Design/methodology/approach

The research consisted of four laboratory experiments.

Findings

The results of four studies showed that a smiling facial expression led to the highest score for approach behavior. Pleasure and arousal mediated the effect of facial presentation on approach behavior. In the relationship between facial presentation and approach behavior, the moderating effects of emotional receptivity and the situation were significant. To be specific, for participants with high emotional receptivity, smiling facial expressions led to the highest approach behavior; for participants with low emotional receptivity, neutral expressions led to the highest approach behavior. In a browsing situation, the approach behavior of participants in response to a smiling facial expression was the highest. However, no significant differences were found in approach behavior under the three conditions regarding a purchasing situation.

Originality/value

This study supplements the literature on human model presentation and enriches the study of facial expressions.

Details

Journal of Contemporary Marketing Science, vol. 3 no. 1
Type: Research Article
ISSN: 2516-7480

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Book part
Publication date: 20 July 2017

Neal M. Ashkanasy, Ashlea C. Troth, Sandra A. Lawrence and Peter J. Jordan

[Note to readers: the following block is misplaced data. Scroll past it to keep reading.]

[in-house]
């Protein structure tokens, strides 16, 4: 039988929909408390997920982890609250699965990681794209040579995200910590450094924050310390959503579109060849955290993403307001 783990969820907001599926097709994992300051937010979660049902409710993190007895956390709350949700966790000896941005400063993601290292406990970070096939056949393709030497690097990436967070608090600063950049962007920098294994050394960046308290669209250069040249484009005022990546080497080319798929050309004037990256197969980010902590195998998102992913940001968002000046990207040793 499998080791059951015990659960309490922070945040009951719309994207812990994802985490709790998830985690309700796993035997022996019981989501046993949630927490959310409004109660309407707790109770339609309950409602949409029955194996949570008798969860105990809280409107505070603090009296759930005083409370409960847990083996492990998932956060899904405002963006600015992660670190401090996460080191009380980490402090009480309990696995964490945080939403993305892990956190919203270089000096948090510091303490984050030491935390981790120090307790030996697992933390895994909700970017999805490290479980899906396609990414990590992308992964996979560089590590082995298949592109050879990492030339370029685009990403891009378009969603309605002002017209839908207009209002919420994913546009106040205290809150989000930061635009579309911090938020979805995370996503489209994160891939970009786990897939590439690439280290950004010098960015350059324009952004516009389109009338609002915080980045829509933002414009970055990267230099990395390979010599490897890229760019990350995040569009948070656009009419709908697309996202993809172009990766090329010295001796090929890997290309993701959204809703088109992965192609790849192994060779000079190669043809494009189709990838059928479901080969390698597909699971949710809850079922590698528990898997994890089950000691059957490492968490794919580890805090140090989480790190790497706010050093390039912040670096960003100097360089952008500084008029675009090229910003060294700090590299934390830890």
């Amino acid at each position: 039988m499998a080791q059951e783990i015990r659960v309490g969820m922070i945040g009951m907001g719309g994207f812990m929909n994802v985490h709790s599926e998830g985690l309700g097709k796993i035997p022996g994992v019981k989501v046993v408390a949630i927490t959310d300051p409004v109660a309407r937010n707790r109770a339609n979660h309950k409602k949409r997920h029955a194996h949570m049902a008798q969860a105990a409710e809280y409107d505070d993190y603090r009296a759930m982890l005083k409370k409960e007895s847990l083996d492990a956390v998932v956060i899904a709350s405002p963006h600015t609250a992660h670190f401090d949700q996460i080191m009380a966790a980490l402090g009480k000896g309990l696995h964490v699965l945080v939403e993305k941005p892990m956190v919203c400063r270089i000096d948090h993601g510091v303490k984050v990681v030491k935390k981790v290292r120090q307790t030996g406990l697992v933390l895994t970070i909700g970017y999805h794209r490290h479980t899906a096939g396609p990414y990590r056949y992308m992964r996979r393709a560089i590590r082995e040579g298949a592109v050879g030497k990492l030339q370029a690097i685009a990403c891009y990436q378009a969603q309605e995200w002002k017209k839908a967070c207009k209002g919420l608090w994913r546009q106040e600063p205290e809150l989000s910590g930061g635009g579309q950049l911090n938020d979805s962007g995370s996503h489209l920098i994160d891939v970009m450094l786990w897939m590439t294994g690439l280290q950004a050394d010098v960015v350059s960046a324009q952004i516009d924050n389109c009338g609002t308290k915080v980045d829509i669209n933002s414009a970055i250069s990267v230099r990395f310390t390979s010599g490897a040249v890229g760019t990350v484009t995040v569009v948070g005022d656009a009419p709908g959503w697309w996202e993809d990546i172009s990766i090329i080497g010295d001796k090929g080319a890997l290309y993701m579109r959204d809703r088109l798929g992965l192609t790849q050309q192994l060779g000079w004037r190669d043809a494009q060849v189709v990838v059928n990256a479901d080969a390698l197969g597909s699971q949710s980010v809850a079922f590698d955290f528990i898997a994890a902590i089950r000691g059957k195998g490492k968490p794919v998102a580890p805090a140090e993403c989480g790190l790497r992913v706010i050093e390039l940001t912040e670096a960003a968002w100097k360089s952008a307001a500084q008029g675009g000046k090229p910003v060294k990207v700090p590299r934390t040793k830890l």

Scholars and practitioners in the OB literature nowadays appreciate that emotions and emotional regulation constitute an inseparable part of work life, but the HRM…

Abstract

Scholars and practitioners in the OB literature nowadays appreciate that emotions and emotional regulation constitute an inseparable part of work life, but the HRM literature has lagged in addressing the emotional dimensions of life at work. In this chapter therefore, beginning with a multi-level perspective taken from the OB literature, we introduce the roles played by emotions and emotional regulation in the workplace and discuss their implications for HRM. We do so by considering five levels of analysis: (1) within-person temporal variations, (2) between persons (individual differences), (3) interpersonal processes; (4) groups and teams, and (5) the organization as a whole. We focus especially on processes of emotional regulation in both self and others, including discussion of emotional labor and emotional intelligence. In the opening sections of the chapter, we discuss the nature of emotions and emotional regulation from an OB perspective by introducing the five-level model, and explaining in particular how emotions and emotional regulation play a role at each of the levels. We then apply these ideas to four major domains of concern to HR managers: (1) recruitment, selection, and socialization; (2) performance management; (3) training and development; and (4) compensation and benefits. In concluding, we stress the interconnectedness of emotions and emotional regulation across the five levels of the model, arguing that emotions and emotional regulation at each level can influence effects at other levels, ultimately culminating in the organization’s affective climate.